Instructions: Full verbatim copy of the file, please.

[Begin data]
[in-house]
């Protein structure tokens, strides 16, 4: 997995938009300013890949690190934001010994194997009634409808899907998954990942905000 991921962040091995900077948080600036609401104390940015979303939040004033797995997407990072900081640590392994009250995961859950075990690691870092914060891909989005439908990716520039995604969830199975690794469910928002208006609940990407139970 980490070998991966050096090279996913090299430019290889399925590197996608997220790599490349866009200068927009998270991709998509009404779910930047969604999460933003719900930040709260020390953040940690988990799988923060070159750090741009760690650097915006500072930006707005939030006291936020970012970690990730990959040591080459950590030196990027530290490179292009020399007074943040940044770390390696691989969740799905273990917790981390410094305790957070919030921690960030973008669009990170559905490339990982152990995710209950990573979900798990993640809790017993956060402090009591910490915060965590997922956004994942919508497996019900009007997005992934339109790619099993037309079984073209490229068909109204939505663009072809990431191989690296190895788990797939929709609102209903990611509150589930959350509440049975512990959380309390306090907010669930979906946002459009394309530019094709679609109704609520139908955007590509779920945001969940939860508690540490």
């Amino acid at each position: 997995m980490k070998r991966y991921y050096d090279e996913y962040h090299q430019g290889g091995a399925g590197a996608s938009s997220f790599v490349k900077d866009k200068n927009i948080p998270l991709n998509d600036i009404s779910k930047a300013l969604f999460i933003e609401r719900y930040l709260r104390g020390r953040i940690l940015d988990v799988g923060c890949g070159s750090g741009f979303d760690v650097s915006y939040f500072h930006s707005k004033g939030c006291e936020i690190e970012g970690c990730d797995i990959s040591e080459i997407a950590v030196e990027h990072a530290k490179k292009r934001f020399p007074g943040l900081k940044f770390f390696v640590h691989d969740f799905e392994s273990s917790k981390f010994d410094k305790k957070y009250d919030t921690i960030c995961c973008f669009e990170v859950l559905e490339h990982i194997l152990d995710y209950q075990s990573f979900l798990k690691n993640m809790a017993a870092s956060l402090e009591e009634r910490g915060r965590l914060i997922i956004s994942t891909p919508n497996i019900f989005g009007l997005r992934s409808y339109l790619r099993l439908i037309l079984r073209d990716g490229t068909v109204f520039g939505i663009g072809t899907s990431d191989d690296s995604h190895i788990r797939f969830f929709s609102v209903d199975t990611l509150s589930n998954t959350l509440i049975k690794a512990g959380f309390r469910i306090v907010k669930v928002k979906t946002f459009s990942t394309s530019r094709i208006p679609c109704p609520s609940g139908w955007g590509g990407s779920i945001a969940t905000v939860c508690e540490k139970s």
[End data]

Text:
[in-house]
């Protein structure tokens, strides 16, 4: 997995938009300013890949690190934001010994194997009634409808899907998954990942905000 991921962040091995900077948080600036609401104390940015979303939040004033797995997407990072900081640590392994009250995961859950075990690691870092914060891909989005439908990716520039995604969830199975690794469910928002208006609940990407139970 980490070998991966050096090279996913090299430019290889399925590197996608997220790599490349866009200068927009998270991709998509009404779910930047969604999460933003719900930040709260020390953040940690988990799988923060070159750090741009760690650097915006500072930006707005939030006291936020970012970690990730990959040591080459950590030196990027530290490179292009020399007074943040940044770390390696691989969740799905273990917790981390410094305790957070919030921690960030973008669009990170559905490339990982152990995710209950990573979900798990993640809790017993956060402090009591910490915060965590997922956004994942919508497996019900009007997005992934339109790619099993037309079984073209490229068909109204939505663009072809990431191989690296190895788990797939929709609102209903990611509150589930959350509440049975512990959380309390306090907010669930979906946002459009394309530019094709679609109704609520139908955007590509779920945001969940939860508690540490």
């Amino acid at each position: 997995m980490k070998r991966y991921y050096d090279e996913y962040h090299q430019g290889g091995a399925g590197a996608s938009s997220f790599v490349k900077d866009k200068n927009i948080p998270l991709n998509d600036i009404s779910k930047a300013l969604f999460i933003e609401r719900y930040l709260r104390g020390r953040i940690l940015d988990v799988g923060c890949g070159s750090g741009f979303d760690v650097s915006y939040f500072h930006s707005k004033g939030c006291e936020i690190e970012g970690c990730d797995i990959s040591e080459i997407a950590v030196e990027h990072a530290k490179k292009r934001f020399p007074g943040l900081k940044f770390f390696v640590h691989d969740f799905e392994s273990s917790k981390f010994d410094k305790k957070y009250d919030t921690i960030c995961c973008f669009e990170v859950l559905e490339h990982i194997l152990d995710y209950q075990s990573f979900l798990k690691n993640m809790a017993a870092s956060l402090e009591e009634r910490g915060r965590l914060i997922i956004s994942t891909p919508n497996i019900f989005g009007l997005r992934s409808y339109l790619r099993l439908i037309l079984r073209d990716g490229t068909v109204f520039g939505i663009g072809t899907s990431d191989d690296s995604h190895i788990r797939f969830f929709s609102v209903d199975t990611l509150s589930n998954t959350l509440i049975k690794a512990g959380f309390r469910i306090v907010k669930v928002k979906t946002f459009s990942t394309s530019r094709i208006p679609c109704p609520s609940g139908w955007g590509g990407s779920i945001a969940t905000v939860c508690e540490k139970s």